What started off as a humble attempt to provide a counter narrative to extremism and hate speech has turned into a campaign reaching out to hundreds of people through advertisements promoting social and religious coexistence using rickshaws.
The campaign is run by the Institute of Peace and Secular Studies (IPSS) – a society working for tolerance, equality and peaceful coexistence. It has spread the message through 2,400 flexes pasted on rickshaws across the city.
IPSS chairperson Saeeda Diep says the campaign was inspired by similar campaigns promoting extremism.
“Earlier, one could see only a few posters on rickshaws inciting hatred against minorities.
The number has surged recently,” she says.
“It is sad to see radicalisation being promoted openly and going unquestioned.”
Diep says some rickshaw drivers charge Rs200 to Rs500 a month to advertise the messages. Some do it voluntarily.
“The posters carrying hate messages against a specific segment of society are unlike traditional commercial advertisement.”
Diep and a few volunteers decided to create their own posters and flexes to spread their message through rickshaws.
The flexes were designed for free thanks by volunteers. Discounts were available for printing.
“Our message is not radical. We use mild language and promote peaceful co-existence citing Islamic traditions and sayings of the Quaid-i-Azam,” says Diep.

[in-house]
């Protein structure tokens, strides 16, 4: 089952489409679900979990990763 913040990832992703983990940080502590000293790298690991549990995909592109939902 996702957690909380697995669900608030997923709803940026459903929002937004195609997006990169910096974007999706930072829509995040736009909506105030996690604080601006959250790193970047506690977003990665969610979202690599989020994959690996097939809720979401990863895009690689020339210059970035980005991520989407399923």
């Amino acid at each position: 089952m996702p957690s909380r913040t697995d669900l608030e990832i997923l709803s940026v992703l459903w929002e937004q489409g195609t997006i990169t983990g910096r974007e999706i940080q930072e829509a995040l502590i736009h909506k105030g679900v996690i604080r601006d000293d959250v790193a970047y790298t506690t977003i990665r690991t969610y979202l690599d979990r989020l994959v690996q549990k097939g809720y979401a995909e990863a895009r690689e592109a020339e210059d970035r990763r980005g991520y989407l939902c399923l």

The posters with the tagline Socho Pakistan have been put up on more than 2,000 rickshaws. An IPSS team keeps tabs on rickshaw drivers who have been given the posters.
Team members distribute posters at rickshaw stands near Minar-i-Pakistan.
“There was a greater acceptance by members of the Christian community. For most of them, the messages mean a lot,” says Diep. The campaign received the best response from rickshaw drivers from Youhanabad and Bahar Colony, she says.
There have been incidents that the team found worrying. Some rickshaw drivers have been harassed for carrying the posters of with the message: ‘Attack on Malala, attack on humanity and education’.
“We were concerned about the safety of rickshaw drivers. We are glad that they have not been harassed,” Diep says.
She says the team remains in touch with the drivers. “Some of them are even calling us to get new posters. At most 100 of the original posters are left… most have worn out.”
The campaign has now gone online seeking donations.
Each flex costs around Rs1,400 ($ 14). This includes the cost of design, printing and installation. More than $300 has been collected through the online crowd-funding campaign ending by October 17.
The IPSS is hoping to collect $10,000 that will help it arrange 700 flexes.
Published in The Express Tribune, September 6th, 2014.
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